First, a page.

Launch Diary: Former 'Nuts' editor Phil Hilton reveals how a new magazine all comes together

One part delight to five parts panic, and disbelief
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March 2007

I've been called to a meeting with my new employers. They are "excited". In media, everyone is always "excited". Terrifyingly ruthless executives pack the trade press every week claiming to be "excited" about their new job/redesign/website/mass-redundancy programme. Now my own much-loved colleagues Mike Soutar and Tim Ewington are also "excited" about an idea they've been working on for seven or eight months. I take my seat planning to listen carefully and nod frequently before slowly kicking this "exciting new idea" to death.

Like all editors, I'm inclined to dislike any idea that isn't my own. They give me the big pitch: a free, weekly upmarket men's magazine. It's handed to commuters – they're going to work so they have money and jobs. They're easy to find at the railway stations they move through every day. We'll be able to deliver a desirable and elusive audience to advertisers in big numbers. Like someone inspecting a second-hand car I walk round the idea looking for dangling exhaust and bald tires. I'm quiet. It's good. I think it through properly. It's still good.

I've just left lads' mag Nuts. I've been locked in a ferocious newsstand battle for three years in which the biggest single factor in winning readers was women, without clothes, on the cover, every week. "If it was free," I say, thinking aloud, "we could put all kinds of things in it ...we could ...[I'm nodding and looking into the middle distance] put men on the cover!" Mike and Tim are smiling now – it took me a while but I got there in the end. Not having to appeal to the teens and very young men who drive the paid-for men's market would enable us to produce a title that appeals to the best instincts of all those prosperous grown-ups who don't even browse the newsstand anymore. I'm excited.


The three of us quickly become obsessed. The project extends beyond office hours and we are soon sending each other reams of features well into the night. We operate under a cloak of total confidentiality, we have a single focus, there's even a code name Bulldozer (which soon changes to Alpha One). We are a magazine SAS cell (I like to think). I've started talking in terms of "our idea".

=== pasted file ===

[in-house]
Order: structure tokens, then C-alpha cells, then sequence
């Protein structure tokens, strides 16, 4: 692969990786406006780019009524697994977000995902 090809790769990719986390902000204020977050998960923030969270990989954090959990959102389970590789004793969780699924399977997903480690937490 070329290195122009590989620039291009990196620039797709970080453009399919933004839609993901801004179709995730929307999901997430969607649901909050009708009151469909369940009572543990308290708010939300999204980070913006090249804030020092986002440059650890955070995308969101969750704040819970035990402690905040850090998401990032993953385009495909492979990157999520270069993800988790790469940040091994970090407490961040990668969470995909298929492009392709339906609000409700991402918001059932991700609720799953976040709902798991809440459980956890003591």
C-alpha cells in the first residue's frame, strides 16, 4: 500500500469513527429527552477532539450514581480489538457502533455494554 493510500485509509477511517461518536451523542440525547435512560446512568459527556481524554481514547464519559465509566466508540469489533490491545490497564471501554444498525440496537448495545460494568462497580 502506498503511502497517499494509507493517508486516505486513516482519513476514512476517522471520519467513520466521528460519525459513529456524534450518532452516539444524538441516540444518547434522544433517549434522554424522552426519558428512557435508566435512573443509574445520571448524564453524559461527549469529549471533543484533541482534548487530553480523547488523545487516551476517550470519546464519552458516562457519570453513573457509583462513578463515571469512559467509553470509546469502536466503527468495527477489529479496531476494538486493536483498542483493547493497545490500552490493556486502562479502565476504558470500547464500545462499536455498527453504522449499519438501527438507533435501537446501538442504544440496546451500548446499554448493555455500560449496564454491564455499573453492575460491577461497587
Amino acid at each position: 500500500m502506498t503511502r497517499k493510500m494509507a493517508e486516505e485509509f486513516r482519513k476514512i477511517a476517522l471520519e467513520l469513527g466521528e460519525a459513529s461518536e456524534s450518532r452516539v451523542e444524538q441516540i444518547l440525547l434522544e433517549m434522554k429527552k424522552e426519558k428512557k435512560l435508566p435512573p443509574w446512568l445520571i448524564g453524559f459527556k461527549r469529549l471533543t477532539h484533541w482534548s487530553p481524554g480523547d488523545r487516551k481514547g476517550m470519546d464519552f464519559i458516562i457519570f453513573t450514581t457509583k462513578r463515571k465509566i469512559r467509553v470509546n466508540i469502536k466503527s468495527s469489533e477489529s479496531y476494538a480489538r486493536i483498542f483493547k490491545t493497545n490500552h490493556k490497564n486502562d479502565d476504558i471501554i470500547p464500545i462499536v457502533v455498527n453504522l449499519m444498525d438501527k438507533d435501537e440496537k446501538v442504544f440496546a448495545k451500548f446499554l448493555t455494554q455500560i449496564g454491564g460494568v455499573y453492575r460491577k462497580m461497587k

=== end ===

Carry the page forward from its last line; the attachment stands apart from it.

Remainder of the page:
Early May

The challenge at this stage is to focus our thoughts. The complete freedom to try anything isn't helpful. We could call the magazine "Sandi Toksvig" and imagine it printed on Tupperware if we wished (it is, for a brief period, called Reporter). We need something to hang our thoughts on. Someone on the team needs the breakthrough moment, the flash of inspiration that will take us into covers we can test on consumers. It turns out not to be me. Gallingly, it is Mike. He realises that men love lists – they compile, they rank, they argue over rankings. As brilliantly observed by Nick Hornby in High Fidelity, there is no moment too large or small, too moving or painful not to placed in a Top 10 chart. Mature, educated professionals spend time heatedly debating the finest song inspired by the motorway network ('Route 66', 'Autobahn', '2468 Motorway' a distant third). Which non-Cheddar British cheese reigns supreme (Cheshire then Red Leicester, obviously).The magazine should be called ShortList and it should feature lots of entertaining and informative lists.

Late May

Our design guru Matt Phare starts making material to take into focus groups. He and I work late into the night and eat a lot of microwave curry. Together we discover which cover images best sum up the concept, and that a mouse lives in our office.